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Brontosaurus, as imagined by paleontologists in the late 1800s: aquatic, and wearing a Camarasaurus skull. Later research would show that the sauropod actually had a slim, horselike skull.

Brontosaurus Stomps Back to Claim Its Status as Real Dinosaur

Like Pluto losing its standing as a planet, Brontosaurus became a non-species. Now scientists say that may have been the wrong call.

If you grew up loving Brontosaurus only to be told it wasn't a real dinosaur, it's time to rejoice: the gentle giant may have received a new lease on life.

The giant sauropod, long thought to be an Apatosaurus that someone got wrong, was actually its own type of dinosaur all along, scientists say Tuesday in PeerJ.

In fact, Apatosaurus and Brontosaurus were different enough to be separate genera, rather than related species of the same genus.

The finding comes from a study on the evolution of diplodocids, the family to which these dinosaurs belonged. These giant herbivores lived in North America, Europe, and parts of Africa during the late Jurassic period, between 160 million and 145 million years ago.

“They’re a very widespread family, and we wanted to know more about relationships within the family,” says co-author Octávio Mateus, a paleontologist at the Universidade Nova de Lisboa in Portugal.

The new study revises the diplodocid family tree to feature Brontosaurus as an (old) new genus.

The Dino That Never Was

Brontosaurus has a colorful history. Named by O.C. Marsh in the 1880s, the dinosaur was identified in 1903 as a member of the Apatosaurus genus, which Marsh had found a few years earlier.

Since taxonomy honors the name that came first, Brontosaurus excelsus became Apatosaurus excelsus.

But the evocative name—which means "thunder lizard" in Greek—would live on for decades, until 1970s researchers ended the debate by showing that Brontosaurus and Apatosaurus had very similar skulls.

So the “thunder lizard” was condemned to the realm of the scientifically invalid, becoming the dinosaur that “never even existed.”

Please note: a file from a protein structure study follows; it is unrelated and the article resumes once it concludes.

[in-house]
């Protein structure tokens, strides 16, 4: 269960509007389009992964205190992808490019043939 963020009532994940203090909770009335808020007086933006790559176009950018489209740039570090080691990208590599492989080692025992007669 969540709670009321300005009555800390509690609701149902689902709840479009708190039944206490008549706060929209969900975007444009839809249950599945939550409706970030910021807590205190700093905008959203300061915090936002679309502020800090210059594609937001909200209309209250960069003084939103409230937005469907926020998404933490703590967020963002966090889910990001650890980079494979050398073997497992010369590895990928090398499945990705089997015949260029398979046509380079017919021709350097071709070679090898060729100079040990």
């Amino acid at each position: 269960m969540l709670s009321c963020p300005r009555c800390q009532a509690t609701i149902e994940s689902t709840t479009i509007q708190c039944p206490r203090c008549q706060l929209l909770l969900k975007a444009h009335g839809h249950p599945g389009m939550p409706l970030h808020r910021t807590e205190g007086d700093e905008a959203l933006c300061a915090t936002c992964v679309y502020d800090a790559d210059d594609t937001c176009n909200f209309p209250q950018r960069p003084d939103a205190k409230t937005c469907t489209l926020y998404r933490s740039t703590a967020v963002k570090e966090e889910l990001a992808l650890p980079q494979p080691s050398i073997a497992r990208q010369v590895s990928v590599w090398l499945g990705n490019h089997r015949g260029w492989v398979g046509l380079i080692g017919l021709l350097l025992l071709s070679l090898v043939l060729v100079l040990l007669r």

A New Order

Classifying dinosaurs from a fossil record is difficult, says Mateus. For one, “bones can’t tell us whether animals could reproduce with each other”—a good sign that they’re of the same species.

But the discovery of several diplodocid specimens in recent years has allowed a new approach: specimen-based analysis. Given enough specimens, scientists can examine and compare bones to show how animals are related.

Researchers looked at 81 diplodocid specimens, noting the presence or absence of each of 477 skeletal features. Closely related species shared a lot of these features, while species from different genera—like Brontosaurus and Apatosaurus—had much less in common.

Since skeletons vary between individuals as well, the researchers looked for a minimum number of clear differences—and at where the animals lived—to determine whether dinosaurs were actually different species.

Their findings showed that the diplodocid family should be expanded to include two more genera—Brontosaurus and Galeamopus.

On the other hand, it turns out that Dinheirosaurus and Supersaurus were really just a single genus.

View Images
This is  Brontosaurus as researchers see it today -- with a  Diplodocus-like head.

Secrets in Stone

These fossils have been at the mercy of the elements for more than a hundred million years, but we can be pretty confident that Brontosaurus is back, says Mike Taylor, a paleontologist at the University of Bristol in the U.K.

It’s not unusual for bones to be distorted by natural forces, and allowing for warping is “part of the process,” Taylor says.

“What’s outstanding about this study is the extraordinary level of detail,” Taylor adds. “It’s going to be very easy for people to build on what they’ve done.”

Applying this method to other dinosaur families will help scientists understand evolution etched in fossil records, says Mateus.

And more dinosaur family secrets could lie waiting to be uncovered.

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